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7 Ways Your Employees Are Your Biggest Cyber Security Threats

Date: June 22, 2017 Author: Stephan Buys Category: Article Tags: Comments: 0

These days, it seems like every other newspaper headline is about a major security breach.

As the workplace becomes ever more digital, cyber security threats are a viable concern for businesses.

While some of these threats come from outside sources, a staggering 55% of security threats start inside the company. Often these are the result of unsuspecting employees who don't realise that their actions are putting the company at risk.

The truth is that employees are the biggest cyber security threats to businesses today!

What are the reasons for this? And what can employers do to reduce the risk of cyber security breaches? Read on to find out!

7 Ways Employees Pose Cyber Security Threats

Many companies feel compelled to invest in pricey security tools to protect against outside cyber attacks.

While this is certainly a good idea, they should also make an effort to identify and correct internal security risks.

Here are seven reasons why your employees may inadvertently be putting your company at risk.

1. Insufficient Training

New employees are usually given a computer, a company email address, and access to the necessary applications to do their work.

But training on how to use all these tools often falls by the wayside. It's vital that companies provide detailed education to protect their employees and themselves from outside threats.

One training session during the hiring process isn't enough. Anyone serious about reducing cyber security threats knows that regular IT support is essential.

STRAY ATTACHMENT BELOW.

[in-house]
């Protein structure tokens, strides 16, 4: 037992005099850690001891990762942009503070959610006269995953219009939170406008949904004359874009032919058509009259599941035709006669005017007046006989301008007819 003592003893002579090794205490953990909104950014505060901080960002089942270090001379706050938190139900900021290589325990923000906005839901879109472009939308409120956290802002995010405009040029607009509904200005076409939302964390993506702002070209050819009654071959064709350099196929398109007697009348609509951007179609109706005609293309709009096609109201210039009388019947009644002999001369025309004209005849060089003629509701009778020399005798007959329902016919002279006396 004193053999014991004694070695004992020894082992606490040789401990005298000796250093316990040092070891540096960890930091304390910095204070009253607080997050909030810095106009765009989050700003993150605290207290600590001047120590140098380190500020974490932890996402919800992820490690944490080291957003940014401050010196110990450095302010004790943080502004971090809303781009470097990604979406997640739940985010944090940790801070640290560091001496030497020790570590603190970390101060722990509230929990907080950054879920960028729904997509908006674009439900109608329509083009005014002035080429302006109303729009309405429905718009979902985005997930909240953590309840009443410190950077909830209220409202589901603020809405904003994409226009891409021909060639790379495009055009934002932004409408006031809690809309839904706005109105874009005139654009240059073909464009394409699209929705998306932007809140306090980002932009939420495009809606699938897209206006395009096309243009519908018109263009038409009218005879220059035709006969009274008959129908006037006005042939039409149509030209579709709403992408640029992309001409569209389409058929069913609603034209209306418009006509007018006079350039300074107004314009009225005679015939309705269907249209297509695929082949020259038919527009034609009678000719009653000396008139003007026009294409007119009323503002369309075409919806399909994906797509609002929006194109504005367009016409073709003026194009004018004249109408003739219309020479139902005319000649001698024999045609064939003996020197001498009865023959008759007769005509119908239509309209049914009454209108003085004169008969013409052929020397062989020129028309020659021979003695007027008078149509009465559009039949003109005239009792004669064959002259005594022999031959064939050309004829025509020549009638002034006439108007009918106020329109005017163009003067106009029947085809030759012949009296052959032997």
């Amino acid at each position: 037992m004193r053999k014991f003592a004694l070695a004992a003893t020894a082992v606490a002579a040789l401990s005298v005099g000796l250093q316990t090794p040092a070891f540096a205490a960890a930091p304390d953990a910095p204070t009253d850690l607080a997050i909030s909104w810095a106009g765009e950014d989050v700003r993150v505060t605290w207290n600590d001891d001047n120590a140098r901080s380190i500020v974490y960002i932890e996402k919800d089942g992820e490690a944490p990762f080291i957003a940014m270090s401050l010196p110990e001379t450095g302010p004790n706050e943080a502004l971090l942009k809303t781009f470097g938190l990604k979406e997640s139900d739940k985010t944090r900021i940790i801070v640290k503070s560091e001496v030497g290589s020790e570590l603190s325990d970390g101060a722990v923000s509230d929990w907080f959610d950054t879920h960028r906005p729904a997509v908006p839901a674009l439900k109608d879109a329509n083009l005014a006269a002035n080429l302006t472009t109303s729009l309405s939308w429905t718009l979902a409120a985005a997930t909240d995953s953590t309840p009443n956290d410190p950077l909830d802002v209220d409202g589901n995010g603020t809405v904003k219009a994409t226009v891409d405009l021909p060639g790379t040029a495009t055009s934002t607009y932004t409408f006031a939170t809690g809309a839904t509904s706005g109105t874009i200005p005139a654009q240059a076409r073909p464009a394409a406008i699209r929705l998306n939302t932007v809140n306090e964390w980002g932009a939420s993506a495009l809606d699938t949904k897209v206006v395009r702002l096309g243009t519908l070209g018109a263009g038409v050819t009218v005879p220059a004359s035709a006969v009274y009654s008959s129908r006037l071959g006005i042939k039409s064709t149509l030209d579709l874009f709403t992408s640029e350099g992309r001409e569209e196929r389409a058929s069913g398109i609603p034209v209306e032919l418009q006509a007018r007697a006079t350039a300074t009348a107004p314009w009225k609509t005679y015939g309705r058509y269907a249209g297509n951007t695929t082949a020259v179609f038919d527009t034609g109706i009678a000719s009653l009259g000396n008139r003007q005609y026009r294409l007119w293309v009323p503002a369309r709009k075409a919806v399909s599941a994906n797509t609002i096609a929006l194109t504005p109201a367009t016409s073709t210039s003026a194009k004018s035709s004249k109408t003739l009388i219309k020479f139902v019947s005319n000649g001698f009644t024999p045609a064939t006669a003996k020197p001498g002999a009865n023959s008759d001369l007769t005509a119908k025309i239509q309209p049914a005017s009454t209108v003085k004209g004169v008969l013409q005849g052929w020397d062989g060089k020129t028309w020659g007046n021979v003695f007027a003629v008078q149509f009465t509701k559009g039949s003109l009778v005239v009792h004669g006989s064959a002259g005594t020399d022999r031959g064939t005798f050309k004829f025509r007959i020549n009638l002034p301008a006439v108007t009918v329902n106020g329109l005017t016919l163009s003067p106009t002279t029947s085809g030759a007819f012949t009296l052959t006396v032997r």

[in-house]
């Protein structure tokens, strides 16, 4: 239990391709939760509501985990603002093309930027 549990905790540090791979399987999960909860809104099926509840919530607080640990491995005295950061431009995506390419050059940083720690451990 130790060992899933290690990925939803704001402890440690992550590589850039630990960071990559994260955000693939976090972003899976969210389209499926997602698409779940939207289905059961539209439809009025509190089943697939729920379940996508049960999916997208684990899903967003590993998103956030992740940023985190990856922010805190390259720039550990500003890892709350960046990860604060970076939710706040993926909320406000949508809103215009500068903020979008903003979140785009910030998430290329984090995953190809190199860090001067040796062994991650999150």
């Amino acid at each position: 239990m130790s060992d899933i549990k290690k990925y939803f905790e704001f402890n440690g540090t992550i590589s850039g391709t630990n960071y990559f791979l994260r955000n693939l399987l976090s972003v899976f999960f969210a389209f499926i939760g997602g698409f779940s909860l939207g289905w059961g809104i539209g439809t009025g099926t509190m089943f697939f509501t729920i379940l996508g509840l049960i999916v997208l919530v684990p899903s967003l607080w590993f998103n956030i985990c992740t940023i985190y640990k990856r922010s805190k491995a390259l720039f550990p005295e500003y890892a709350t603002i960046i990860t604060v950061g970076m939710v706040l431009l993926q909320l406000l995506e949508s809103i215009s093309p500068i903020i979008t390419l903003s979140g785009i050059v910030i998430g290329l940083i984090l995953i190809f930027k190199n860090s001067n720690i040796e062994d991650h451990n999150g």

2. Weak Passwords

Shocking but true: The two most common passwords in 2016 were "123456" and "password."

This is probably because many workers opt for convenience over security. To be sure, creating and remembering many different passwords is annoying.

However, it's never a good idea to use the same password across more than one application. Employees should also refrain from using easy-to-guess passwords.

Both practises leave those accounts wide open to a security breach.

3. Carelessness with Emails and Web Browsing

This is probably one of the most common and most serious cyber security threats.

Who of us hasn't experienced, or at least heard of, a terrifying "reply all" blunder? Accidentally sending information to everyone instead of the intended recipient could spell disaster.

Another risk is opening email attachments. An unsuspecting employee may open a legitimate looking email and click on links or attachments. One wrong click could download malware that gives hackers access to sensitive data.

The same thing could happen when an employee is surfing the net for business or personal reasons. Without even knowing it, they could land on a compromised site that exposes your business to cyber security threats.

4. Shared Login Credentials

This is yet another trap of convenience.

It's understandable that sometimes colleagues need easy access to information. But a danger exists when they rely on shared credentials rather than personal logins.

In a recent survey, 65% of IT professionals admitted to sharing their logins with more than one user. This can leave the company vulnerable to a security breach.